Do You Know What Goes Into Your Bimbo Bread?

by Azucena Lucatero and Nikole Blandon

October 6, 2016

There's more than meets the eye on Bimbo's ingredient list. Your favorite pan dulce and other sweet treats on the shelf at Latin American grocery stores are made from ingredients grown with dangerous pesticides.

Protest at Global Energy Race 2016 in Mexico

More than 200 Greenpeace supporters participated in a peaceful protest during the 2016 Global Energy Race put together by the Bimbo group. Greenpeace is asking Bimbo, the largest breadmaker in the world, to commit to reducing pesticides used for its ingredients and to support ecological farming.

© Pedro Mera / Greenpeace

If you grew up going to la tienda with your parents to buy groceries like we did, you’re probably very familiar with Bimbo. You might even recognize their catchphrase: “Con el cariño de siempre.”

More Than Nostalgia

Postre!! #gdl #picoftheday #foddie #food #gansito

A photo posted by Anaidiriv Magaña (@viescorp) on

Bimbo is the company that provided us with childhood chucherías we begged our parents for, like Gansitos and Pingüinos — which you know are better than anything Hostess ever put out. Even in the middle of a zombie apocalypse on Fear the Walking Dead, Gansitos are the snack of choice.

Gansitos!

Gansitos!

But our favorite snacks are not all that Bimbo makes. In the United States, Bimbo owns 6 out of the 12 top bread brands, including the Ball Park buns you might put your hot dogs on and the Sara Lee bread you might use for your sandwiches.

Today, Bimbo is one of the most famous brands to come out of Mexico and a household name throughout much of Latin America. Bimbo is also the world’s biggest breadmaker, with enough  influence to make a difference in our food system.

A Toxic Legacy

But Bimbo has a big problem — most of its products use ingredients heavily sprayed with pesticides. Many of the pesticides used to grow ingredients in Mexico are illegal in the United States because they are so toxic. Exposure to these pesticides has been linked with higher risks for cancer, Parkinson’s disease, and neuro-developmental effects like autism.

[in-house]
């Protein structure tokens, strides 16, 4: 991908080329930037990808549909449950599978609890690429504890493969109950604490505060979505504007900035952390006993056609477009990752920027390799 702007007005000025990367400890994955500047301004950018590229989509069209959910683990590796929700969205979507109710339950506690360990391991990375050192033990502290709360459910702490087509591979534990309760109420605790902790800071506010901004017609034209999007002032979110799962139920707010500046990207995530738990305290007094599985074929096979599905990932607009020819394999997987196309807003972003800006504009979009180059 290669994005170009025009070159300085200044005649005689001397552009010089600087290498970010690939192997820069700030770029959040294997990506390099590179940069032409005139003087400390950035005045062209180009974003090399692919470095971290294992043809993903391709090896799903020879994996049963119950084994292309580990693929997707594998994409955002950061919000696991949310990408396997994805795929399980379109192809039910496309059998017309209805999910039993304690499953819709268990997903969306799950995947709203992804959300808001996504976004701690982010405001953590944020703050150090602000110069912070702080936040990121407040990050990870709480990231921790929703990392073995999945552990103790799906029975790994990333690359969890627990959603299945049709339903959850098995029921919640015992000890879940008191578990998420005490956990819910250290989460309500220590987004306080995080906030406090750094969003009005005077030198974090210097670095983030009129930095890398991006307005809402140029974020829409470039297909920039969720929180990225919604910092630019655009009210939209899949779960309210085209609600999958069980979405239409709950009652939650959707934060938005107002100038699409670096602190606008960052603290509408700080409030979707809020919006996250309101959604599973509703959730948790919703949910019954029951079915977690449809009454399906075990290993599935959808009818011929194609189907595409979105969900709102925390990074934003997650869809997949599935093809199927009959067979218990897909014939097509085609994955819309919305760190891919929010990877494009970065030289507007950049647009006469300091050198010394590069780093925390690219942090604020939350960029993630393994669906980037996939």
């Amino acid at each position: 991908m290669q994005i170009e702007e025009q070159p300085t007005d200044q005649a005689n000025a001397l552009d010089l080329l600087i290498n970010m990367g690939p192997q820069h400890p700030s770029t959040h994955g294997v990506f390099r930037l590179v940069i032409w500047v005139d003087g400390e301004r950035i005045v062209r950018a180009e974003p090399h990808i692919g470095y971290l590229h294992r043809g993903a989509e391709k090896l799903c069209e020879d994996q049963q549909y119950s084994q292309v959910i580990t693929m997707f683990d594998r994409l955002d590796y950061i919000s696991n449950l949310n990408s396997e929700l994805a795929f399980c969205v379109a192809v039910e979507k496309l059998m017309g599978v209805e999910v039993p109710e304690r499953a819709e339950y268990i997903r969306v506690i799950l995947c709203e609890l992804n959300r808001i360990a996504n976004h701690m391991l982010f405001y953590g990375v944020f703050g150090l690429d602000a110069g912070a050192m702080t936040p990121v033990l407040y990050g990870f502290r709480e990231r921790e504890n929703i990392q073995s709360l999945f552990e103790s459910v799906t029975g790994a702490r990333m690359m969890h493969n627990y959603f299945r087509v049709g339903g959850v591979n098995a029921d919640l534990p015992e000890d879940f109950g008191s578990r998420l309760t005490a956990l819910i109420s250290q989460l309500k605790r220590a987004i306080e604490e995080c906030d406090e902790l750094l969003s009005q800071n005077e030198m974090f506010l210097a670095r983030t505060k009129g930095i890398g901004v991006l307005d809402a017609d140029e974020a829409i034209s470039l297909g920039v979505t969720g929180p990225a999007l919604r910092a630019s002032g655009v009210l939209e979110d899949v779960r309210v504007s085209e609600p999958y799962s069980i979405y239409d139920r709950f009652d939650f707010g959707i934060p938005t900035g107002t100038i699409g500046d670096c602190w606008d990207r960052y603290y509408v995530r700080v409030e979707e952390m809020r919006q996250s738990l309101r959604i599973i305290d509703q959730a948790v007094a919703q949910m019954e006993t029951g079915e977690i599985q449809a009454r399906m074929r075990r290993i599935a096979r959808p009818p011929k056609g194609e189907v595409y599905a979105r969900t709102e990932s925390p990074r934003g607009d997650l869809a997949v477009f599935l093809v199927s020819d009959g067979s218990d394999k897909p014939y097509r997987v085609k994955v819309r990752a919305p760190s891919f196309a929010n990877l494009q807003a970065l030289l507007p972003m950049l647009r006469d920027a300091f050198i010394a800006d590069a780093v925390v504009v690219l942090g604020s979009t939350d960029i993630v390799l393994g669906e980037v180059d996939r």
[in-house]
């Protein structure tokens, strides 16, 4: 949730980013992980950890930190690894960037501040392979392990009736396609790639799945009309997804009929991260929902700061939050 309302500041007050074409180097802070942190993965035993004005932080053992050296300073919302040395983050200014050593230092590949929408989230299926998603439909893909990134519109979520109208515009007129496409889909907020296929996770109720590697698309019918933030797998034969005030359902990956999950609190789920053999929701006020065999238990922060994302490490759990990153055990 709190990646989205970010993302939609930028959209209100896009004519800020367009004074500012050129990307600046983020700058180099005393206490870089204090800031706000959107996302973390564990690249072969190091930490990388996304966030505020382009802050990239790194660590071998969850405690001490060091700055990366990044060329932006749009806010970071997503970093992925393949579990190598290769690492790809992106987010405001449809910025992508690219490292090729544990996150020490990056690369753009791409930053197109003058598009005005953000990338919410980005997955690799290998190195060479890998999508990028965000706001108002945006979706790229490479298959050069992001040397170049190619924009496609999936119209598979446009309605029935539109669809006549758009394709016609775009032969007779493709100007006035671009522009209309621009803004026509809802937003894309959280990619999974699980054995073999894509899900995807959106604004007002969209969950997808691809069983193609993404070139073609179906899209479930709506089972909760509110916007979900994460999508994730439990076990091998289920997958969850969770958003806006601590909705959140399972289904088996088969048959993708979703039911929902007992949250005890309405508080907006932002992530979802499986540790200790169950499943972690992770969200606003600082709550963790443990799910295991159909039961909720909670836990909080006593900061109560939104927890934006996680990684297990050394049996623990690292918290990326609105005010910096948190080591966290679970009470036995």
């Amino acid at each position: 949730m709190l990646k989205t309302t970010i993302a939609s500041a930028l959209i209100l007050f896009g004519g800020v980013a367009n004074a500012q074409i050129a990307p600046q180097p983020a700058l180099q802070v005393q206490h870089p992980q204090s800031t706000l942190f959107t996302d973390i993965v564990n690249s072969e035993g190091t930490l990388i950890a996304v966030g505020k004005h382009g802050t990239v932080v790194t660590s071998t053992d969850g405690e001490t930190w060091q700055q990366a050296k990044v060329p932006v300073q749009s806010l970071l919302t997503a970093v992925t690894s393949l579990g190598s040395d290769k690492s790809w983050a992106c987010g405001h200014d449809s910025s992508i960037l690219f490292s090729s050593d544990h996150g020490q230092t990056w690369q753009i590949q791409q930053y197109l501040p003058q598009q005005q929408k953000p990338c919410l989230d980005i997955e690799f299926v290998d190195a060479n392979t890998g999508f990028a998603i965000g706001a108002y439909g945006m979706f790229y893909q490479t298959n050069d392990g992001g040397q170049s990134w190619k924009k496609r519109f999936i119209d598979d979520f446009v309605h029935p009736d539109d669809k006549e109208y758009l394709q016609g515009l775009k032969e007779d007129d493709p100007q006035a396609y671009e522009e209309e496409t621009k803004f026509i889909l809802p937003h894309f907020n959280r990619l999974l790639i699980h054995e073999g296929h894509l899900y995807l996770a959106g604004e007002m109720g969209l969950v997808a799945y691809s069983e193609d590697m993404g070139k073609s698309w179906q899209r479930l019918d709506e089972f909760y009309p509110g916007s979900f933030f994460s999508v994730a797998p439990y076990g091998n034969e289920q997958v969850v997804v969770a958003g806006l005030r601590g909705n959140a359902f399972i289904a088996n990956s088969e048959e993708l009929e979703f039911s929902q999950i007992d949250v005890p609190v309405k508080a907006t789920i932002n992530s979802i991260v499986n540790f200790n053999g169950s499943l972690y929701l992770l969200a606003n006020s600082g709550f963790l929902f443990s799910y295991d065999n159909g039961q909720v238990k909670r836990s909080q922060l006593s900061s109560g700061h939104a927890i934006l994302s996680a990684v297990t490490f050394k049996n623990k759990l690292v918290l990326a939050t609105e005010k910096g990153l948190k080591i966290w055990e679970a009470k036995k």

We are all exposed to these toxic chemicals because our food is grown with pesticides, but some groups are more vulnerable to the associated health risks than others, like children and agricultural workers. That includes piscadores — the job that some of our parents started with when they first came to the United States — who pick the fruits and vegetables and harvest the grains that might eventually go into our Bimbo bread.

Nuestra Voz

Now that you know the chisme, you can do something about it!

We still love those Gansitos, but we know Bimbo can do better. The industrial agriculture that Bimbo depends on to make its bread is failing us. But you can ask Bimbo to step up its game by getting rid of the pesticides and supporting a transition to ecologically sustainable farming that maintains the health of our soils, water, and climate — protecting our gente and the future of our planet.

More than 70,000 people in Mexico are already haciendo bulla, demanding that Bimbo commit to a plan assuring high-quality food grown without toxic chemicals. 30,000 more have taken action in the United States. As members of the Latinx community in the U.S., we can stand in solidarity. Tenemos poder para cambiar el mundo.

We can inform and influence our families: our brothers, sisters, kids, parents, abuelitos, and even those who are back in nuestros países. The way our food is grown affects us all.

¿Qué podemos hacer? Ask Bimbo for a #compromisoreal.

By Azucena Lucatero and Nikole Blandon

Azucena Lucatero is the RAY Marine Conservation Diversity Fellow at Greenpeace USA. Her work focuses on the links between biodiversity loss and human rights abuse at sea. Nikole Blandon is the receptionist / office assistant in the Greenpeace Washington, DC office. She began her career at Greenpeace as the Equity, Diversity and Inclusion intern, which sparked her interest in Latinx engagement writing.

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